Flow Charts, Tables and Dichotomous Keys

Note: Examples shown here are as explained in our Microbiology 102 course (circa 2011-14). Flow charts and other details regarding "Materials and Methods" were not generally required in lab reports, as a simple referral to our lab manual was done as per our report guidelines. However, the items on this page still had their place in the lab and needed explanation.

I.  Preparation of "Flow Charts" – relevant to poster presentations and lab preparation in general.


As a good table can collect and organize the observations and results obtained for various known and unknown organisms studied in the lab, a good flow chart can present a concise overview of the relationships of the various activities that were done in the experiment. Part of one's lab preparation (i.e., coming to lab prepared!) should be checking the schedule to see what is coming up and looking closely at the various activities to be performed. Nothing beats some good flow charts to help you plan your work efficiently, especially when there are several different experiments happening in the same lab period.

When making a flow chart, one must avoid connecting all of the activities performed in linear fashion. Rather than copying the directions in the manual verbatim and then connecting sentences or paragraphs with arrows, you can improve upon those directions – making sure you are retaining important inoculation and incubation directions and also refraining from excess wordiness. If one makes wet mounts of an enrichment and then streaks plates from the enrichment, there should not be an arrow drawn between the two activities as if to show the plates were streaked from wet mounts!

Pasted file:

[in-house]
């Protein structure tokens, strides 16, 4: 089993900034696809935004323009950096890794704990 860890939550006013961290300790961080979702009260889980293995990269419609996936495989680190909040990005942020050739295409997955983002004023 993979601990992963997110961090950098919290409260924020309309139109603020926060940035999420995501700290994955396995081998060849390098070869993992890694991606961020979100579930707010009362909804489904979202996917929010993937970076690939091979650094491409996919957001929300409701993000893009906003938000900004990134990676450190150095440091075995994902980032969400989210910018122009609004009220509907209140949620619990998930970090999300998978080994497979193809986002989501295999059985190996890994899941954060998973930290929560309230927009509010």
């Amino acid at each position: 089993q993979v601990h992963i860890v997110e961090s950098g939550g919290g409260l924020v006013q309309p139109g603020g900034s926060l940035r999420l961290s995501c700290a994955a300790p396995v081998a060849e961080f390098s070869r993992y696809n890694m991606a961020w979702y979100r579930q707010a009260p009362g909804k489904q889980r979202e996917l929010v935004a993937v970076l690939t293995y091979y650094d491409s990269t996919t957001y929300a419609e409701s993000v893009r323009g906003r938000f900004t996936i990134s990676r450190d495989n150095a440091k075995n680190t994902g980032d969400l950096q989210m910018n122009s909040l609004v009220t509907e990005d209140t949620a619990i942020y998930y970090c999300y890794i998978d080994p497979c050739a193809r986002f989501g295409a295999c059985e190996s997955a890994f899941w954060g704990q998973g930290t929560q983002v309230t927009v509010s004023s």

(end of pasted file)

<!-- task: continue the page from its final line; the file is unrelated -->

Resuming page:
A flow chart can be made as general or specific as one sees fit. The example illustrated on the right gives a general overview of the procedure for our Experiment 11B wherein purple non-sulfur photosynthetic bacteria are isolated by enrichment and plating. This is a continuous flow chart, not divided into the several "periods" as indicated in the lab manual for this experiment. This kind of general flow chart is appropriate for posters, making for easy connection by the poster-viewer between procedures and results at various stages of the experiment, and all essential parts of the procedure are represented. Note the orientation toward materials being connected with the arrows. The methods are indicated as concisely as possible; the author of this flow chart does not label specifically the inoculations if they appear understood. Set off laterally are indications where observations and/or tests are made (the results being summarized in the "Results" section of the poster).